When I started writing on Jenna & Snickers (.com), I defined my own personal idea of responsible dog ownership. I listed ten basic requirements that I feel our dogs deserve from us. I expanded on one of those in the post about Making the Most of Companion Identification Methods. Today, I want to expand on four more:
- to not live an isolated life
- proper socialization with people and other dogs
- appropriate levels of exercise and mental stimulation
- basic companion training (at least sit, stay and come)
These four things have a common theme… you can’t accomplish any of these without spending time with your dog.
A lot has been written about bonding with your new dog or puppy. As a result, I think we tend to think of bonding as a one time process – something to accomplish and then check off the list. It doesn’t work that way though. If you really think about it, it’s illogical to think that it would!
Bonding with your dog is like maintaining any other friendship or family connection… you won’t really have a relationship unless you put time and effort into it. Your bond with your dog needs to be nurtured over his or her entire lifetime. I don’t mean just hanging out on the couch together either! If all the time you spent with your spouse or kids was spent watching television – never talking, doing chores, enjoying hobbies or vacations together – what kind of relationship would you have? Our dogs are part of the family too and they deserve more than cursory pee walks and a pat on the head at meal time. Interact with your dog on a daily basis.
to not live an isolated life
Dogs are pack animals. (Just because every "expert" out there is spouting it, that doesn’t make it any less true.) They are extremely social beings. This doesn’t necessarily mean that every dog has to have another dog around 24/7 (although, personally, I know Snickers is much happier if he has another dog to keep him company when I am not home). It does mean, though, that dogs need relationships and social interactions. Dogs have evolved to see us as pack members (just as many of us think of them as family members) and they need us.
I strongly believe that most dogs should live indoors with their families, unless they are working dogs and live with other dogs in an outdoor kennel. Either way, they need to LIVE with their social group, not just come in for a few hours of interaction after dinner and then be sent outside to be all alone again. I also feel that leaving a dog alone for 10+ hours a day, five days a week isn’t acceptable. Have I done it? Yes, when Snick and I were living alone and I was working long hours, he often spent 10 hours alone in the apartment waiting for me. Did I like it? Not one bit. I started fostering for NYCSR shortly after T and Secret moved to Florida, so he had a foster dog with him. When we didn’t have a foster at home, I took him to doggie daycare a couple days a week (since that was all I could afford). I did my best to give him opportunities for mental exercise and social interaction.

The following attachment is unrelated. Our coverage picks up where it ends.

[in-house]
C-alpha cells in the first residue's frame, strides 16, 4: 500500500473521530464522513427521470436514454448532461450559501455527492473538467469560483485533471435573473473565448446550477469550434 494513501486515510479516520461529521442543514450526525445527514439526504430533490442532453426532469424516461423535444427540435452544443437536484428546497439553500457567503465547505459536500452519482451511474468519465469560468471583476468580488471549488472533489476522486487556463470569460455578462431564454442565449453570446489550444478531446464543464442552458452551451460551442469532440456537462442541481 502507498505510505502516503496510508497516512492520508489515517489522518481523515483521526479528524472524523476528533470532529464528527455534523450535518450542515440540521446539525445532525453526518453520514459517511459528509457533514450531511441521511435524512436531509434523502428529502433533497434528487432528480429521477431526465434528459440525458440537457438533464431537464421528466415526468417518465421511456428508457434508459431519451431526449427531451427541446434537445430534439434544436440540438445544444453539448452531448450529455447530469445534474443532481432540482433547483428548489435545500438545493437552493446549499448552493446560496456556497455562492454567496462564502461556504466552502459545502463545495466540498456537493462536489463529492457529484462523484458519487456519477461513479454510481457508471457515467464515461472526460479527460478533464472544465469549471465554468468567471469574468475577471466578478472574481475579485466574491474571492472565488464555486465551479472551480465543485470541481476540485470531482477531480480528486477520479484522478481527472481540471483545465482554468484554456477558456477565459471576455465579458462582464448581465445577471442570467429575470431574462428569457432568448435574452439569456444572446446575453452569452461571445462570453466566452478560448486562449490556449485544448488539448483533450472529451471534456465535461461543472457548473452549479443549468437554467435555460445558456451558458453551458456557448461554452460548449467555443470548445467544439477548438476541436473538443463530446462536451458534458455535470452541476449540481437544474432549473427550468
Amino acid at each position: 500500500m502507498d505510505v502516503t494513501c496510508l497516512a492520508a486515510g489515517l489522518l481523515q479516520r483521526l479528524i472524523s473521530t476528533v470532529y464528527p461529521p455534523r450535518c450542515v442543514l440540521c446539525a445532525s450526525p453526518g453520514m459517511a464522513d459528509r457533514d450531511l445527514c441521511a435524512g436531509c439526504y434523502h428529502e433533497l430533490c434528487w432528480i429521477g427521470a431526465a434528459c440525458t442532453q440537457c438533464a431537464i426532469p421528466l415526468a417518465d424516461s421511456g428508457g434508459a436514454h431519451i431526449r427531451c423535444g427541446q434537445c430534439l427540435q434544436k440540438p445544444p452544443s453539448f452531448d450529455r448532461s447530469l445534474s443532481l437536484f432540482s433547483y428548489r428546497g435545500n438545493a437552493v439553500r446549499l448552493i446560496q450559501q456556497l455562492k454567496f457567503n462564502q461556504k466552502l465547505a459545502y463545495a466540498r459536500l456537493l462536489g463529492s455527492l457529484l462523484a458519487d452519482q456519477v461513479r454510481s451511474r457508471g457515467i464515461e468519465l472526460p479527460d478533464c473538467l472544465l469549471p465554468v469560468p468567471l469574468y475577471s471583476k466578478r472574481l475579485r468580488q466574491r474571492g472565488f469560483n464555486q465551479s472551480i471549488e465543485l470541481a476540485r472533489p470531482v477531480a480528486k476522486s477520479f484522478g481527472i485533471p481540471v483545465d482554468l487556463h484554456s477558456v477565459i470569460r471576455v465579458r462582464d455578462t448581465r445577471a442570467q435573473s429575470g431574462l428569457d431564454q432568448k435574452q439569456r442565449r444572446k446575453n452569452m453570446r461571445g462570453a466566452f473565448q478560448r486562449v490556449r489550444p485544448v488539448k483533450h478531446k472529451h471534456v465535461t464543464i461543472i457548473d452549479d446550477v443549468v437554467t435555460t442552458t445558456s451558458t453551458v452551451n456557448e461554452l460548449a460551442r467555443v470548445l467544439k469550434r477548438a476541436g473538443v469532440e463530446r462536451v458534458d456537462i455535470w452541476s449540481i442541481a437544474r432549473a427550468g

proper socialization with people and other dogs
Puppies need to be socialized with all sorts of people and in all kinds of situations. They need lots of interaction, exercise and attention. Most of us make exceptions to our daily routines when we have a puppy. We run home at lunch time to give the puppy an extra walk. We make time for a long morning walk so the puppy doesn’t eat the house while we’re out. We spend time playing tug of war before bed. As the puppy grows, many of us go to puppy kindergarten socialization classes, basic obedience class, etc.
When the puppy reaches about two years old, he/she finally starts to calm down. The lunch time walks are a thing of the distant past. We can get away with shorter morning walks (and therefore get more sleep) and we don’t necessarily have to play tug of war every night. This is the point, I think, where the human/dog relationship can easily stagnate… because the dog doesn’t need as much attention and exercise to stay out of trouble, it isn’t foremost in our mind and may become less of a priority than it should be.
appropriate levels of exercise and mental stimulation
I am repeatedly amazed by how many dogs are bored and overweight. The percentage of obese dogs in this country is probably as high as the percentage of obese humans! Dogs need to get out and move around to stay healthy, just like people do. Don’t just let your dog out in the yard. Snap on the leash and go exploring together. Go in the yard and throw a frisbee. Jump in the car and drive to a park for a walk in new territory. Going to new places not only exercises the body, but when your dog uses his senses to explore, he is exercising his mind also! Mental and physical exercise doesn’t have to all be outdoors either. You can play fetch, tug-of-war, chase and all sorts of games at home with your dog.
basic companion training (at least sit, stay and come)
Speaking of indoor games… 🙂 Obedience training is a great way to bond with your dog and keep him mentally stimulated. Every puppy should be taught the basics, for the sake of safety and good citizenship, but the basics are only the beginning. If obedience training seems boring, try a tricks class or an agility class. Snickers and I have fun learning new tricks. The joyful look on his face when he "gets it" is just so cute!
More to come on basic companion training later 🙂